On the other hand, the availability of warships that adequately transported enough of Roman soldiers and warring equipment was another factor that strengthened the Roman army. Kefeng notes that Caesar had gathered eighty warships for the transportation which were able to effectively transport two sets of highly trained legions of approximately ten thousand men. He points out that, Caesar had assembled another bunch of 18 transport systems that would carry the auxiliary cavalry forces. Sabin concurred with him by noting that not only was the presence of the enough transportation system as a strengthening factor, but it was also the division level and the standard of the Roman soldiers. He points out that the highly trained Roman legions gave them strength in invading the British Celtic due to their overwhelming records of successfully defeating many battles. This, therefore, points out that the availability of adequately trained soldiers and well equipped transportation system were the factors that strengthened the Roman army.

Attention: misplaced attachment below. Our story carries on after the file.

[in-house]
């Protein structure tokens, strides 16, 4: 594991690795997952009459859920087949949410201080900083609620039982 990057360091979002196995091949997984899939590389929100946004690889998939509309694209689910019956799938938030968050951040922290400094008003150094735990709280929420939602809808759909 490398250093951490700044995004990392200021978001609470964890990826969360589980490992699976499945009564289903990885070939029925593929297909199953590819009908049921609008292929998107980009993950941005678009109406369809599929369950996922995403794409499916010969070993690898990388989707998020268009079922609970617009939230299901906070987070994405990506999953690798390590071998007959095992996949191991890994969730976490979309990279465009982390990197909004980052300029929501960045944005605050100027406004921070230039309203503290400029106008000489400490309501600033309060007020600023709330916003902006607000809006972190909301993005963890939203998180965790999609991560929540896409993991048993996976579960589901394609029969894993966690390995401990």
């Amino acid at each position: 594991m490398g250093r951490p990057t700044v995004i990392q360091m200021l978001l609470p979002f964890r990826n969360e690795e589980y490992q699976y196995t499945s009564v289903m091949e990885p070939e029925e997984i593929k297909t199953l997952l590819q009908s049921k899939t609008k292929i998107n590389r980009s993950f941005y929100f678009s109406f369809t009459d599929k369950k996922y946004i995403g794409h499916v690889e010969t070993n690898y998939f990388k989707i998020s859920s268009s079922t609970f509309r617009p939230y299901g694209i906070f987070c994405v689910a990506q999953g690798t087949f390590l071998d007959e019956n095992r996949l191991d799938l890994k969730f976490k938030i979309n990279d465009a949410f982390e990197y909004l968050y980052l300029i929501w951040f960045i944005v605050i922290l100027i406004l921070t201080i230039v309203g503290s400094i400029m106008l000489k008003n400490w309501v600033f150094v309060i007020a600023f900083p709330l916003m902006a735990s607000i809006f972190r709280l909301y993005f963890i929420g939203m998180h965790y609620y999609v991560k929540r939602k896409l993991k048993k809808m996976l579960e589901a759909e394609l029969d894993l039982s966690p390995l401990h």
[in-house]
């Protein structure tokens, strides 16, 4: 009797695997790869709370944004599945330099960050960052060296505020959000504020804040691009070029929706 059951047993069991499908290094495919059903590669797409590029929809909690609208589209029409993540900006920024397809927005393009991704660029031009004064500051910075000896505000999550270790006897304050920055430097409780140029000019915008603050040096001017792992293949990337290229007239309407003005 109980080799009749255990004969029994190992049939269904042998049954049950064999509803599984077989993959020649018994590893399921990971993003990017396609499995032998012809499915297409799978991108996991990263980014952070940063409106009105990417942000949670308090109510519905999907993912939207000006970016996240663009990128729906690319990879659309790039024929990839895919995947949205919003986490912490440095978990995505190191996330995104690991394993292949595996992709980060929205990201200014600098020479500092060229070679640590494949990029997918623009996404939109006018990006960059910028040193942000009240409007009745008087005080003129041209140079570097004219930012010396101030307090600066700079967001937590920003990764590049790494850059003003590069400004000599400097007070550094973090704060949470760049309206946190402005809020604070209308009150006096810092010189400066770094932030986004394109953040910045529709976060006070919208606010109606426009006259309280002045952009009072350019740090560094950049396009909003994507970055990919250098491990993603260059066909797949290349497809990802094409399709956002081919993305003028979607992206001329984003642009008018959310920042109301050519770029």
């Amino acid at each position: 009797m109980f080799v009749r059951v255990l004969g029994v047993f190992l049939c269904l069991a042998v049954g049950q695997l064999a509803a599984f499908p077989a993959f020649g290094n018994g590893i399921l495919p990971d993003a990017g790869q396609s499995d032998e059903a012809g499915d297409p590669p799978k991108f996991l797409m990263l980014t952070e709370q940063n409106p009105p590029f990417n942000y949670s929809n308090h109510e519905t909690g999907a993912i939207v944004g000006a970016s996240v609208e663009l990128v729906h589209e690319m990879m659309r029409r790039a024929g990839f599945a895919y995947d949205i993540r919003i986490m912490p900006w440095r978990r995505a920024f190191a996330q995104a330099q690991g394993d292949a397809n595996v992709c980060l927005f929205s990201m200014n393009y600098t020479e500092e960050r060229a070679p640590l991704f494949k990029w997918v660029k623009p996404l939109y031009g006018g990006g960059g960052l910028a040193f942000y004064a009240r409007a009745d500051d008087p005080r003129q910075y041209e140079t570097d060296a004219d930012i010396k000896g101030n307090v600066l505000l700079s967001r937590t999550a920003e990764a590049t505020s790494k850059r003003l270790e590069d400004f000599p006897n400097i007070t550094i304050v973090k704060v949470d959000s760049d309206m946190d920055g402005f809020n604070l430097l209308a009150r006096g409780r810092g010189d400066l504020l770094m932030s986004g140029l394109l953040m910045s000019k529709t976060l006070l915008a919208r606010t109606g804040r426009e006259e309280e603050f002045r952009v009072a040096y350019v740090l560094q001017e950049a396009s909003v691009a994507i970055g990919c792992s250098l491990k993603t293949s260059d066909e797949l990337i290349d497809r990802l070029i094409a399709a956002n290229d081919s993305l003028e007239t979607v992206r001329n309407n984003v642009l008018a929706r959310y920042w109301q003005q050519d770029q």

Additionally, the defeat of the Roman army in the first British invasion gave them more strength of initiating and developing better transportation system and equipment. According to Dando-Collins, Caesar’s attack of the British in 54 BC saw him gathering the large army forces with expanded five legions as opposed to the previous ones, with the war ships designed with Venetic shipbuilding technology that enabled them to dock in the shallow shores. He points out that the Roman army did not want to encounter what they had experienced during their first invasion in Britain where their ships had been designed in the manner that did not allow them to dock in shallow shores. He, therefore, points out that the Roman army’s first invasion in Britain gave him more strength of improving the weak points in initiating the second invasions.